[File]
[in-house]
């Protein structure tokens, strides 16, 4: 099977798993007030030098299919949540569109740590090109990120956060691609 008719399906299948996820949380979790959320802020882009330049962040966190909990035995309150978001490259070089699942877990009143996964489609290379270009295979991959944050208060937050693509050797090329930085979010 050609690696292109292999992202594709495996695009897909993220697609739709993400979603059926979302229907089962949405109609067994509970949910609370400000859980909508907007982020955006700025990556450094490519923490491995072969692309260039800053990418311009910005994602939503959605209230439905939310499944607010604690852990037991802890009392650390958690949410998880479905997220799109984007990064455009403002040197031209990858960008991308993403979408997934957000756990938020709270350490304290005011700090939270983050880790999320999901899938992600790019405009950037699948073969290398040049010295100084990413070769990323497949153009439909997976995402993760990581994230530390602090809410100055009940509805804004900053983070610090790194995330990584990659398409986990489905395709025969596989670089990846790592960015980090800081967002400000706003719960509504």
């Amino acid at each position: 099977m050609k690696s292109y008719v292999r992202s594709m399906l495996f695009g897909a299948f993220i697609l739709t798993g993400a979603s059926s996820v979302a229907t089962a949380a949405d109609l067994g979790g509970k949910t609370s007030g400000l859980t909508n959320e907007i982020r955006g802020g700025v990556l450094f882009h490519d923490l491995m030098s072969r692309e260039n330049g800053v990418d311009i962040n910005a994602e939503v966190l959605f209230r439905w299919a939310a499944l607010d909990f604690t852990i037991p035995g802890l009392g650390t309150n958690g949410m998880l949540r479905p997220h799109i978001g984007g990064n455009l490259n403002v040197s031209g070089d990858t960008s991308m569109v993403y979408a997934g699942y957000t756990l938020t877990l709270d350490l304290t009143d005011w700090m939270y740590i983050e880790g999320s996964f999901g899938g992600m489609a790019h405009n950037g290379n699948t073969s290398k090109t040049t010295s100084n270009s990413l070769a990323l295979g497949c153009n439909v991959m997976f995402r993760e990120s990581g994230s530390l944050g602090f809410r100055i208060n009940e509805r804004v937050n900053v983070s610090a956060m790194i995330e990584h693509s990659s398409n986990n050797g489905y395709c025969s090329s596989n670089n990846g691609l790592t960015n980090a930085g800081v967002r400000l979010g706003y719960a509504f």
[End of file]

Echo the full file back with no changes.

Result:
[in-house]
């Protein structure tokens, strides 16, 4: 099977798993007030030098299919949540569109740590090109990120956060691609 008719399906299948996820949380979790959320802020882009330049962040966190909990035995309150978001490259070089699942877990009143996964489609290379270009295979991959944050208060937050693509050797090329930085979010 050609690696292109292999992202594709495996695009897909993220697609739709993400979603059926979302229907089962949405109609067994509970949910609370400000859980909508907007982020955006700025990556450094490519923490491995072969692309260039800053990418311009910005994602939503959605209230439905939310499944607010604690852990037991802890009392650390958690949410998880479905997220799109984007990064455009403002040197031209990858960008991308993403979408997934957000756990938020709270350490304290005011700090939270983050880790999320999901899938992600790019405009950037699948073969290398040049010295100084990413070769990323497949153009439909997976995402993760990581994230530390602090809410100055009940509805804004900053983070610090790194995330990584990659398409986990489905395709025969596989670089990846790592960015980090800081967002400000706003719960509504």
């Amino acid at each position: 099977m050609k690696s292109y008719v292999r992202s594709m399906l495996f695009g897909a299948f993220i697609l739709t798993g993400a979603s059926s996820v979302a229907t089962a949380a949405d109609l067994g979790g509970k949910t609370s007030g400000l859980t909508n959320e907007i982020r955006g802020g700025v990556l450094f882009h490519d923490l491995m030098s072969r692309e260039n330049g800053v990418d311009i962040n910005a994602e939503v966190l959605f209230r439905w299919a939310a499944l607010d909990f604690t852990i037991p035995g802890l009392g650390t309150n958690g949410m998880l949540r479905p997220h799109i978001g984007g990064n455009l490259n403002v040197s031209g070089d990858t960008s991308m569109v993403y979408a997934g699942y957000t756990l938020t877990l709270d350490l304290t009143d005011w700090m939270y740590i983050e880790g999320s996964f999901g899938g992600m489609a790019h405009n950037g290379n699948t073969s290398k090109t040049t010295s100084n270009s990413l070769a990323l295979g497949c153009n439909v991959m997976f995402r993760e990120s990581g994230s530390l944050g602090f809410r100055i208060n009940e509805r804004v937050n900053v983070s610090a956060m790194i995330e990584h693509s990659s398409n986990n050797g489905y395709c025969s090329s596989n670089n990846g691609l790592t960015n980090a930085g800081v967002r400000l979010g706003y719960a509504f």